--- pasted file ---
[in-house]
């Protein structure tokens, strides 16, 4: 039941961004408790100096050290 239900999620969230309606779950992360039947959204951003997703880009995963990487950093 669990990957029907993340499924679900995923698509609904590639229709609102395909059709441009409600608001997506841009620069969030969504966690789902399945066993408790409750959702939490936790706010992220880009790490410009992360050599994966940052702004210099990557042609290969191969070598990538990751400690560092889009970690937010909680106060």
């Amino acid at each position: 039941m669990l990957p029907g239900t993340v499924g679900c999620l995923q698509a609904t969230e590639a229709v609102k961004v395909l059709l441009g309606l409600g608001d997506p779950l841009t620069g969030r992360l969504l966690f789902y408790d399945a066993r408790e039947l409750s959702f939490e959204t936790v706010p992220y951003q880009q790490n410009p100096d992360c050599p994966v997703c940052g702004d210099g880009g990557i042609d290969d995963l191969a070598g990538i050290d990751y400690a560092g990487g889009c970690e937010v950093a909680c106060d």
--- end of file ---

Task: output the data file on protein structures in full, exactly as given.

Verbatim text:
[in-house]
């Protein structure tokens, strides 16, 4: 039941961004408790100096050290 239900999620969230309606779950992360039947959204951003997703880009995963990487950093 669990990957029907993340499924679900995923698509609904590639229709609102395909059709441009409600608001997506841009620069969030969504966690789902399945066993408790409750959702939490936790706010992220880009790490410009992360050599994966940052702004210099990557042609290969191969070598990538990751400690560092889009970690937010909680106060």
């Amino acid at each position: 039941m669990l990957p029907g239900t993340v499924g679900c999620l995923q698509a609904t969230e590639a229709v609102k961004v395909l059709l441009g309606l409600g608001d997506p779950l841009t620069g969030r992360l969504l966690f789902y408790d399945a066993r408790e039947l409750s959702f939490e959204t936790v706010p992220y951003q880009q790490n410009p100096d992360c050599p994966v997703c940052g702004d210099g880009g990557i042609d290969d995963l191969a070598g990538i050290d990751y400690a560092g990487g889009c970690e937010v950093a909680c106060d």